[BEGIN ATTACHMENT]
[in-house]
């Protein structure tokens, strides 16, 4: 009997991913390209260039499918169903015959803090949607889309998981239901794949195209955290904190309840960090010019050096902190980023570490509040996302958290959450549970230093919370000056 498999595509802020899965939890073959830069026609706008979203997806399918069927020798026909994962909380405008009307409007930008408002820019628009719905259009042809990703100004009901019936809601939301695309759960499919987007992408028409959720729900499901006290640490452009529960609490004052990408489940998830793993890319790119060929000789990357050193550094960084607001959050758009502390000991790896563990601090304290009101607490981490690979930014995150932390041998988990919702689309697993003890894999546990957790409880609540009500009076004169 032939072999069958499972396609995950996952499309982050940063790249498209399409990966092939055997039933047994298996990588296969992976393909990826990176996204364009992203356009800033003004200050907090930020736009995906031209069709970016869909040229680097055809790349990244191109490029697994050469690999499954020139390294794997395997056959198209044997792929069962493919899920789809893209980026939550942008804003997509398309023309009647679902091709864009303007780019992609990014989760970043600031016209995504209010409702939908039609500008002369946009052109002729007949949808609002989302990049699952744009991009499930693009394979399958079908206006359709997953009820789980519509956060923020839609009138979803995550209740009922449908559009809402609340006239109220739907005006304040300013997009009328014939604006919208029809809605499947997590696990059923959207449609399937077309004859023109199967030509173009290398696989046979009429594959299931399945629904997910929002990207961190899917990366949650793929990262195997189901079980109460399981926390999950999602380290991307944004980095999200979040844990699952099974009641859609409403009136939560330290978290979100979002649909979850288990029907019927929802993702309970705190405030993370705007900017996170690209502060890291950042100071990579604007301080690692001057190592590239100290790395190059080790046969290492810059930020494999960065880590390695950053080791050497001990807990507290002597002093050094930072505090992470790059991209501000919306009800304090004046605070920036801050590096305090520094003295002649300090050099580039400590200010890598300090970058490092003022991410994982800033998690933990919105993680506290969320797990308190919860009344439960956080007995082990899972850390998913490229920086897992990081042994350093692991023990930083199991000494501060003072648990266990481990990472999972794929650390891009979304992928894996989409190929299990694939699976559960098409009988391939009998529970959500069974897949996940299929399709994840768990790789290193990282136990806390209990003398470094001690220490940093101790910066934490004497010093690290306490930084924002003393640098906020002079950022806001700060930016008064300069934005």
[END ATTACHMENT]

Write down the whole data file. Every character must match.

[in-house]
């Protein structure tokens, strides 16, 4: 009997991913390209260039499918169903015959803090949607889309998981239901794949195209955290904190309840960090010019050096902190980023570490509040996302958290959450549970230093919370000056 498999595509802020899965939890073959830069026609706008979203997806399918069927020798026909994962909380405008009307409007930008408002820019628009719905259009042809990703100004009901019936809601939301695309759960499919987007992408028409959720729900499901006290640490452009529960609490004052990408489940998830793993890319790119060929000789990357050193550094960084607001959050758009502390000991790896563990601090304290009101607490981490690979930014995150932390041998988990919702689309697993003890894999546990957790409880609540009500009076004169 032939072999069958499972396609995950996952499309982050940063790249498209399409990966092939055997039933047994298996990588296969992976393909990826990176996204364009992203356009800033003004200050907090930020736009995906031209069709970016869909040229680097055809790349990244191109490029697994050469690999499954020139390294794997395997056959198209044997792929069962493919899920789809893209980026939550942008804003997509398309023309009647679902091709864009303007780019992609990014989760970043600031016209995504209010409702939908039609500008002369946009052109002729007949949808609002989302990049699952744009991009499930693009394979399958079908206006359709997953009820789980519509956060923020839609009138979803995550209740009922449908559009809402609340006239109220739907005006304040300013997009009328014939604006919208029809809605499947997590696990059923959207449609399937077309004859023109199967030509173009290398696989046979009429594959299931399945629904997910929002990207961190899917990366949650793929990262195997189901079980109460399981926390999950999602380290991307944004980095999200979040844990699952099974009641859609409403009136939560330290978290979100979002649909979850288990029907019927929802993702309970705190405030993370705007900017996170690209502060890291950042100071990579604007301080690692001057190592590239100290790395190059080790046969290492810059930020494999960065880590390695950053080791050497001990807990507290002597002093050094930072505090992470790059991209501000919306009800304090004046605070920036801050590096305090520094003295002649300090050099580039400590200010890598300090970058490092003022991410994982800033998690933990919105993680506290969320797990308190919860009344439960956080007995082990899972850390998913490229920086897992990081042994350093692991023990930083199991000494501060003072648990266990481990990472999972794929650390891009979304992928894996989409190929299990694939699976559960098409009988391939009998529970959500069974897949996940299929399709994840768990790789290193990282136990806390209990003398470094001690220490940093101790910066934490004497010093690290306490930084924002003393640098906020002079950022806001700060930016008064300069934005």